Major Trinity study on mothers reveals undiagnosed and untreated health conditions

The study shows that problems with sexual and mental health are common among new mothers


The findings of the Maternal Health and Maternal Morbidity in Ireland (MAMMI), a Trinity study of the health of Irish first-time mothers, were released yesterday, revealing many hidden health problems that affect the lives of Irish mothers. It shows that problems in the areas of sexual and mental health, as well as issues such as pain and incontinence, are common among mothers. The study has also found that women are being asked less about these conditions by health care professionals.

The MAMMI study is the first to look at issues of sexual health in Irish new mothers. It has revealed that more than one in two women experienced painful sex in the first three months after having their baby and a quarter of women had not resumed having sex three months after the birth. In terms of mental health, 28% of women reported they had suffered from anxiety within 3 months of having their baby, while 17% had depression during the same period. Despite this, half the women were not asked about either condition by their GP, while a third were not asked by their public health nurse.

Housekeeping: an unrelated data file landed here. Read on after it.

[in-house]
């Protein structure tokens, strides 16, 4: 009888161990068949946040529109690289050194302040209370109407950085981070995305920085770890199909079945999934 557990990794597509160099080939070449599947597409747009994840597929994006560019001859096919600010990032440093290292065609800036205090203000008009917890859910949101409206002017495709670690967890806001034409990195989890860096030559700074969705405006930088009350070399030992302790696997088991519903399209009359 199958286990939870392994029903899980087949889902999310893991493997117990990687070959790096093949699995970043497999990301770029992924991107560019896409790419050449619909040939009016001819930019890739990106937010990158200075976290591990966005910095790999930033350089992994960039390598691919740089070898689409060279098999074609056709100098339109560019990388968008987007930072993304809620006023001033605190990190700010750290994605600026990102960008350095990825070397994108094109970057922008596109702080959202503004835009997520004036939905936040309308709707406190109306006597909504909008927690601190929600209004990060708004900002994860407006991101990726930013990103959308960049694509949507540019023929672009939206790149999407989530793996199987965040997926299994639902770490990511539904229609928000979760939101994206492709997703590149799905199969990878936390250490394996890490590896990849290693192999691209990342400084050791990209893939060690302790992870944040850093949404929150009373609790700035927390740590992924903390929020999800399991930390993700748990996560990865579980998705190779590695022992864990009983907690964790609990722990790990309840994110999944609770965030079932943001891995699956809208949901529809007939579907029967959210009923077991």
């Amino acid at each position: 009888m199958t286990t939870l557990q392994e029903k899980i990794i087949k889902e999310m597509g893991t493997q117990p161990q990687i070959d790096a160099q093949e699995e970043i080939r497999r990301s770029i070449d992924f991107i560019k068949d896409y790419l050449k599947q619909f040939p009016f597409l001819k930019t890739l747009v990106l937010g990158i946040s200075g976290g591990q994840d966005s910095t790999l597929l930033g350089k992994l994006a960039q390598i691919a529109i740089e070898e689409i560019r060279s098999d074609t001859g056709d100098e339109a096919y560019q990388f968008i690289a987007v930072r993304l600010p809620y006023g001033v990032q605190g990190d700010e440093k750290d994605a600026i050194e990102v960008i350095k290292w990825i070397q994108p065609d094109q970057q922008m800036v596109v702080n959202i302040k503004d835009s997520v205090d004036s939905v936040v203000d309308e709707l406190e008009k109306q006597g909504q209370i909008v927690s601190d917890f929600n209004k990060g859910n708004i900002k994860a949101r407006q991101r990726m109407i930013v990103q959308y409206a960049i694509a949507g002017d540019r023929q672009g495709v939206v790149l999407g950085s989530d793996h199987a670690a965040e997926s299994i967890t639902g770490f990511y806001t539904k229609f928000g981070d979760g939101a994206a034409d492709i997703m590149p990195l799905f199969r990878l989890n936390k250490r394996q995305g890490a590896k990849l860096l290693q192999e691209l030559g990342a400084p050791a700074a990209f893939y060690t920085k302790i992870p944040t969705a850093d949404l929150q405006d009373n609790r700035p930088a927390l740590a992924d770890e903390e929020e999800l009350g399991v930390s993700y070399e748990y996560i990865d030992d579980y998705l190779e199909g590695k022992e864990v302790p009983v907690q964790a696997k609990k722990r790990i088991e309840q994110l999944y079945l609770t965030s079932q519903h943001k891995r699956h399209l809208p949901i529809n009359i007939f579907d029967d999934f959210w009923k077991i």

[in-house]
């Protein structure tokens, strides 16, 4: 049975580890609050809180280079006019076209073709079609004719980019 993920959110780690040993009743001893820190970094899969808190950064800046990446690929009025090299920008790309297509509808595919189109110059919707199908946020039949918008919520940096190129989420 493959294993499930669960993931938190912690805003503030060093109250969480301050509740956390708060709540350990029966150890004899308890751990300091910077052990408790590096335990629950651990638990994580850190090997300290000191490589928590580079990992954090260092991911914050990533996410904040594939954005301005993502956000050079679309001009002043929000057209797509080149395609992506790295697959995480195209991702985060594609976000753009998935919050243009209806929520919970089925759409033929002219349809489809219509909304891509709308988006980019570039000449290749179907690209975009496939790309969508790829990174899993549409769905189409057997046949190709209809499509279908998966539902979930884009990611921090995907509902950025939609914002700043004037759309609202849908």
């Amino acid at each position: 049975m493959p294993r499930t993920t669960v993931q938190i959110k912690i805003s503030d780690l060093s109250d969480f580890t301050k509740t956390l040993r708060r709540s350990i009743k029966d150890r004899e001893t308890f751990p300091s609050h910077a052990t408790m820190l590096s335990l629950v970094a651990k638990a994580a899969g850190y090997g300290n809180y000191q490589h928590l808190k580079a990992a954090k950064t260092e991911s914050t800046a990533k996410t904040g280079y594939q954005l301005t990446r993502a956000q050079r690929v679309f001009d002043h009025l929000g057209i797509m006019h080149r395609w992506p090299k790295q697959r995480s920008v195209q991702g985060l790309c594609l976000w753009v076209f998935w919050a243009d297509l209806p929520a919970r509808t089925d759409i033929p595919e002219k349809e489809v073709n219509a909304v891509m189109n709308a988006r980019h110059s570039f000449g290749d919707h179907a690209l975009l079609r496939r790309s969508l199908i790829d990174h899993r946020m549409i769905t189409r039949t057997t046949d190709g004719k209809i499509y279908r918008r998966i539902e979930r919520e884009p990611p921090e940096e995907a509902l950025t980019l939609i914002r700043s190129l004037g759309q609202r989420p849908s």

The study was funded by the Health Research Board and led from Trinity College’s School of Nursing and Midwifery. The findings were presented at a major conference yesterday.

Speaking about the significance of these findings, Professor Cecily Begley, principal investigator of MAMMI and the Nursing and Midwifery Chair in Trinity said the research indicates that “many serious aspects of women’s health during and after pregnancy remain almost completely hidden,” despite most of these conditions being “preventable or treatable.”

Dr Deirdre Daly, assistant professor in midwifery, said: “Regardless of what type of health problem women experience, many women do not talk about it or disclose it to a health professional, often because they haven’t heard about it happening to anyone else.”

Dr Daly said that among the key changes needed in order to improve women’s health is healthcare professionals finding the time to listen to women in their care. She also stressed the significance of getting relevant information out to women so that they can become informed, and inform each other in order to “break down the walls of secrecy and silence.”